5G’s footprint continues to expand around the world, with live services now available in over 70 countries. As adoption continues to surge in relevant markets – from China, Japan, and South Korea to the US and Europe – the total number of 5G smartphone connections globally is set to reach 1 billion in 2022 and 2 billion over the following three years.1
But those numbers only represent smartphone connections. The technology is expected to spawn a large 5G Internet of Things (IoT) ecosystem, with networks empowering the communications needs of billions of connected devices. Indeed, the GSM Association (GSMA) of mobile operators anticipates that the total number of IoT connections will rise to more than 23 billion by 2025.1
In doing so, the core capabilities of 5G – ultra-low latency of less than 1 millisecond, rapid data transfer of more than 2 Gbps, and support for densities of 1 million devices per km2 – will allow whole industries (and new ones) to reimagine themselves. In sports and entertainment, manufacturing, transportation, agriculture, and in countless other spheres, 5G will enable services that were simply not feasible in earlier generations of communications.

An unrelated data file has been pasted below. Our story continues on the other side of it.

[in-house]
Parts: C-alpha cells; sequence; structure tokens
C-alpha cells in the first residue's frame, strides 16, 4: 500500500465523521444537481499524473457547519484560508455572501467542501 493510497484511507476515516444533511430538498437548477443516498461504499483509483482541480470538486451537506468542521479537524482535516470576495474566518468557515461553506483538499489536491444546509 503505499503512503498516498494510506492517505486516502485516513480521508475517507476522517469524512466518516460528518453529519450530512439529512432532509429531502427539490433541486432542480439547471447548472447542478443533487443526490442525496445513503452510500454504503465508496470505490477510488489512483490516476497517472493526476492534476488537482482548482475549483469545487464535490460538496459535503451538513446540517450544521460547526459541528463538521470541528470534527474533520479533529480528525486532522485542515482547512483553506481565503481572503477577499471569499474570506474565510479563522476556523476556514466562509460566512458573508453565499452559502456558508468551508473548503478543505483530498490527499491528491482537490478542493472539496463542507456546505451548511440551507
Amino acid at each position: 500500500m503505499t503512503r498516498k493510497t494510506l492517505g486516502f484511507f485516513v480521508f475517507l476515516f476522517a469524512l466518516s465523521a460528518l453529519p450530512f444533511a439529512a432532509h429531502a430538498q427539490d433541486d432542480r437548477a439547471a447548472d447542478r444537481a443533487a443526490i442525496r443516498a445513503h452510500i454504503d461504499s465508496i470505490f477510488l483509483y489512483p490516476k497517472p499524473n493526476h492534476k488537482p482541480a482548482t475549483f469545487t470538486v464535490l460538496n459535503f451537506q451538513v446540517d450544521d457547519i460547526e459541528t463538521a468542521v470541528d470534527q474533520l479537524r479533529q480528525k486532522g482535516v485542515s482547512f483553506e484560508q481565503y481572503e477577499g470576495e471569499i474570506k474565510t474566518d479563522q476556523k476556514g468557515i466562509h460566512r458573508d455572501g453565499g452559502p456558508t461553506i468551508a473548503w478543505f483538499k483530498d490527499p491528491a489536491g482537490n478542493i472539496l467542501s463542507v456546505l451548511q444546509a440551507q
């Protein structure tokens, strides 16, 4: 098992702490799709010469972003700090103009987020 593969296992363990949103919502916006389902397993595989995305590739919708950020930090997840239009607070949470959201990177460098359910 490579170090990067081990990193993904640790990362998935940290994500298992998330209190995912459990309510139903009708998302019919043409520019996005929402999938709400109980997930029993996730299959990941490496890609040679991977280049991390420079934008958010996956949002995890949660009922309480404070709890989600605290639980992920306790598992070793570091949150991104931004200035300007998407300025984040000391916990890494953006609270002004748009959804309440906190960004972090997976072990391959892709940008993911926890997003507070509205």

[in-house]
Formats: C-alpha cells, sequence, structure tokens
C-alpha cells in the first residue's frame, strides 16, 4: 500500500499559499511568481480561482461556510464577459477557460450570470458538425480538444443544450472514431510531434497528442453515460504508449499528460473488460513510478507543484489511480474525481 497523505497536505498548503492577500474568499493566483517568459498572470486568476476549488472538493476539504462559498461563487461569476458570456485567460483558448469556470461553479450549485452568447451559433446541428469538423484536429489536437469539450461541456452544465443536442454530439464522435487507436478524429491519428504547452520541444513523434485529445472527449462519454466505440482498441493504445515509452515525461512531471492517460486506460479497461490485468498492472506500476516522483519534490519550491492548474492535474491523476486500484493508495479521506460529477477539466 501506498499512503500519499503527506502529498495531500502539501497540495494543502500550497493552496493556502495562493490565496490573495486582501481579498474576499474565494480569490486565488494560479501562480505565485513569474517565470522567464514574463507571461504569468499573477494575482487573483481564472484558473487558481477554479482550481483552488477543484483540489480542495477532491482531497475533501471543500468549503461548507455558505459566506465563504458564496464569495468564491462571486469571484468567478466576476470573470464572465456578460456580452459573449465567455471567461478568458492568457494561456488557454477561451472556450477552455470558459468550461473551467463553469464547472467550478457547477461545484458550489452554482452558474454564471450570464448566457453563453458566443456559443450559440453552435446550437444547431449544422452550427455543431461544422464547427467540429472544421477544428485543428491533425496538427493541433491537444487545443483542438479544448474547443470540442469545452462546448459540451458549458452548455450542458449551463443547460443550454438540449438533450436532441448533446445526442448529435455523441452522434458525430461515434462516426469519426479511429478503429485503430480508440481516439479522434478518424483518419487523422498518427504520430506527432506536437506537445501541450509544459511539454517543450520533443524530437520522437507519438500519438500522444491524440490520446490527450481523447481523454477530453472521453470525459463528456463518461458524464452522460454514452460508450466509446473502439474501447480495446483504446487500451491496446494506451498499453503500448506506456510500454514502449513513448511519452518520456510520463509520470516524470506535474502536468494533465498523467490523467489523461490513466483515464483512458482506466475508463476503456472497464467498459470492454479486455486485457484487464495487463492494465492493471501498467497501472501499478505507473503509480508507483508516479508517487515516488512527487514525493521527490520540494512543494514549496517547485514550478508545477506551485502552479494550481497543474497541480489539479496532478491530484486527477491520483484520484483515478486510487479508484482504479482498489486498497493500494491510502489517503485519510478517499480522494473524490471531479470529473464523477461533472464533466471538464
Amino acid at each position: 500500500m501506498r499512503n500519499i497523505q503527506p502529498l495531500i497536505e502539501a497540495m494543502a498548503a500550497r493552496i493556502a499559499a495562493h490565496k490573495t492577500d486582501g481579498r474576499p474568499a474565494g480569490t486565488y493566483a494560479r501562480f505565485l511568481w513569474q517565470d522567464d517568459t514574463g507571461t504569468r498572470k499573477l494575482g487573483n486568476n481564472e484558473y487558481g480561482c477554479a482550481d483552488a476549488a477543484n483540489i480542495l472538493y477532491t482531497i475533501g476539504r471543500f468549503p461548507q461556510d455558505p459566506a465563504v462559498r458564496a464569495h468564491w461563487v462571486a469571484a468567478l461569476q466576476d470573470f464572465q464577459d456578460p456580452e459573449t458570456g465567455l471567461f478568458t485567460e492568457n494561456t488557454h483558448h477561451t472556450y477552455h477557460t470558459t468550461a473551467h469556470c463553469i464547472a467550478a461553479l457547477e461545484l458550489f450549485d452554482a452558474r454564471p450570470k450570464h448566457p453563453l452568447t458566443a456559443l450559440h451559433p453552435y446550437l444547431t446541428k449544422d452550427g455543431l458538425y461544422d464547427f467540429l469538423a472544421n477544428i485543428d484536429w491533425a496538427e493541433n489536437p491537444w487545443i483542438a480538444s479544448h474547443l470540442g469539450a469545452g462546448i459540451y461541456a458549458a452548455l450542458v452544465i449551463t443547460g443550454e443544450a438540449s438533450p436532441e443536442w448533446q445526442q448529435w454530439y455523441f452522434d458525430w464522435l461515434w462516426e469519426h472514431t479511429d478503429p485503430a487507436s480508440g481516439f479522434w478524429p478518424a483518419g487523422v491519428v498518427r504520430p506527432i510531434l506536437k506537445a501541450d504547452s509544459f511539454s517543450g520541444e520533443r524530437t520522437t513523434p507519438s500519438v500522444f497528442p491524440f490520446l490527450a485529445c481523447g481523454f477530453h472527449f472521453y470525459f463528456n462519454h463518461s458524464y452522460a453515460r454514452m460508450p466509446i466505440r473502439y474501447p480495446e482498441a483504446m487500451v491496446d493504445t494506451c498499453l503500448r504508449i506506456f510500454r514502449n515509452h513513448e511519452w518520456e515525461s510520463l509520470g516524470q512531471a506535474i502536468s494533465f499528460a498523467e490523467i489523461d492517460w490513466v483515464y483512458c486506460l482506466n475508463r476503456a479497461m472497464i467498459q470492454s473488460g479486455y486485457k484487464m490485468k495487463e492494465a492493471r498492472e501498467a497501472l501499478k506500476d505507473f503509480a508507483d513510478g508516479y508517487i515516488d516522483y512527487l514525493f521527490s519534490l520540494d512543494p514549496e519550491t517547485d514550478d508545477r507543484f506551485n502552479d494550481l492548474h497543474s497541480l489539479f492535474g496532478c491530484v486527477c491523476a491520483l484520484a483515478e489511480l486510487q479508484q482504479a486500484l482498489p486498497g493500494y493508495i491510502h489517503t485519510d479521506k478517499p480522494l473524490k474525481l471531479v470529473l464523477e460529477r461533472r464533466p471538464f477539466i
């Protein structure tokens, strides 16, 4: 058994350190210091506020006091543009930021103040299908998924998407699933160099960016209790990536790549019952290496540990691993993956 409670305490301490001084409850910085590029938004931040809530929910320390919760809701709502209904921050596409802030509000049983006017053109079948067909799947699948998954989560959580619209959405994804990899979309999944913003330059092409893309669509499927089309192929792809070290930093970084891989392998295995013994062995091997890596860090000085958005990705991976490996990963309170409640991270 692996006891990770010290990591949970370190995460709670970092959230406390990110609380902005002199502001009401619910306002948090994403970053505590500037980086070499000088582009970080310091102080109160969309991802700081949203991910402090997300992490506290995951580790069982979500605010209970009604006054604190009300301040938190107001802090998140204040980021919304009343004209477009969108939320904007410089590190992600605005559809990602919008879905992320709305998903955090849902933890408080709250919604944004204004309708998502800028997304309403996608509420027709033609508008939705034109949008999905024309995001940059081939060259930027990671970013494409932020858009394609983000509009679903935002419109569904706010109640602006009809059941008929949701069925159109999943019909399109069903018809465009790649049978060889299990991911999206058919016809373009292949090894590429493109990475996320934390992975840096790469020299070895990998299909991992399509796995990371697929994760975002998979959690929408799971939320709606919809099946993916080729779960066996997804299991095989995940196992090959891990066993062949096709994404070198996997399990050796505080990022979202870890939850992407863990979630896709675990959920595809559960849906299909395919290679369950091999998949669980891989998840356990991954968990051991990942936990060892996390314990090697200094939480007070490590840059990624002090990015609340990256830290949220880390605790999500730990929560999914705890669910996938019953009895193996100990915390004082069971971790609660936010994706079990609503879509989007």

Think smart cities where traffic flows are orchestrated using 5G for speed and efficiency; intelligent buildings sown through with sensors so they respond to levels of occupancy and minimize energy use; sports stadiums where tens of thousands of spectators can simultaneously watch live action overlaid with augmented reality; factories where robots communicate with each other in a ballet of production; and farms where data on everything from soil humidity to the ripeness of crops is monitored to dramatically increase yields.
In financial terms alone, the GSMA predicts that by 2030 the innovation, productivity and efficiency gains ushered in by 5G will have added almost a trillion US dollars annually to the global economy.1 However, there is arguably a more profoundly important benefit of 5G: as the world accelerates efforts to fight climate change by reducing carbon emissions, 5G has the potential to move the dial in a highly positive way.